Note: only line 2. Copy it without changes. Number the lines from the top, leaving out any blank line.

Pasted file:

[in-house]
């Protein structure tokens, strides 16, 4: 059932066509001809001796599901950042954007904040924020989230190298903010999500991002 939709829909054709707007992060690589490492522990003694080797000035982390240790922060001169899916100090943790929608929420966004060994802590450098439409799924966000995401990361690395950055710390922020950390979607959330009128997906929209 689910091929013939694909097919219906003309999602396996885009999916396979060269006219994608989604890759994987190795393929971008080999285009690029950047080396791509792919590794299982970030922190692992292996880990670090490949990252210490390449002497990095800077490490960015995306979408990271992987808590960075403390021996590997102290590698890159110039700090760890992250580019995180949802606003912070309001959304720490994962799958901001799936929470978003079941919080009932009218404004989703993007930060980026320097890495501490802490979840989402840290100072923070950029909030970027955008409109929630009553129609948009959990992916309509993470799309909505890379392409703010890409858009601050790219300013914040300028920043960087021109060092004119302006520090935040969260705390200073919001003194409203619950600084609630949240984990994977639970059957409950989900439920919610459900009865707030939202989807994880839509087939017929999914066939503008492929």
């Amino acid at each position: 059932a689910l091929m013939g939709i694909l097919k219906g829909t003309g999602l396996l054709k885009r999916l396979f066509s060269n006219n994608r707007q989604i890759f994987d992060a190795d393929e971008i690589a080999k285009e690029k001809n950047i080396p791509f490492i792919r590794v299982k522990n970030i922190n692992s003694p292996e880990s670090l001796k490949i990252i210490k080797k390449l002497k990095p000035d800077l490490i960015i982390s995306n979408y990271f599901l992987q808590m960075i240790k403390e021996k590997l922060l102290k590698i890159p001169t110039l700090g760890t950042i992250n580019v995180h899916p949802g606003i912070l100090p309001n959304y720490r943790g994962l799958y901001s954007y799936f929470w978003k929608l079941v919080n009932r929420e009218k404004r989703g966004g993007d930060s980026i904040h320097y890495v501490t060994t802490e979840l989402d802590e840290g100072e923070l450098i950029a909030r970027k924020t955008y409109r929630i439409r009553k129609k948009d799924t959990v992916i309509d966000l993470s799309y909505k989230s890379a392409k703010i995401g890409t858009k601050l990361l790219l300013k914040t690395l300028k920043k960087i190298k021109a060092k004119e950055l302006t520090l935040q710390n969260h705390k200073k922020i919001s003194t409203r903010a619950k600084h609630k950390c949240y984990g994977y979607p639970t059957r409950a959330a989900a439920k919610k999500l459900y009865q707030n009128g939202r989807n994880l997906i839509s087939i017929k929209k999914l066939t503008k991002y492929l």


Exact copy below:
């Protein structure tokens, strides 16, 4: 059932066509001809001796599901950042954007904040924020989230190298903010999500991002 939709829909054709707007992060690589490492522990003694080797000035982390240790922060001169899916100090943790929608929420966004060994802590450098439409799924966000995401990361690395950055710390922020950390979607959330009128997906929209 689910091929013939694909097919219906003309999602396996885009999916396979060269006219994608989604890759994987190795393929971008080999285009690029950047080396791509792919590794299982970030922190692992292996880990670090490949990252210490390449002497990095800077490490960015995306979408990271992987808590960075403390021996590997102290590698890159110039700090760890992250580019995180949802606003912070309001959304720490994962799958901001799936929470978003079941919080009932009218404004989703993007930060980026320097890495501490802490979840989402840290100072923070950029909030970027955008409109929630009553129609948009959990992916309509993470799309909505890379392409703010890409858009601050790219300013914040300028920043960087021109060092004119302006520090935040969260705390200073919001003194409203619950600084609630949240984990994977639970059957409950989900439920919610459900009865707030939202989807994880839509087939017929999914066939503008492929």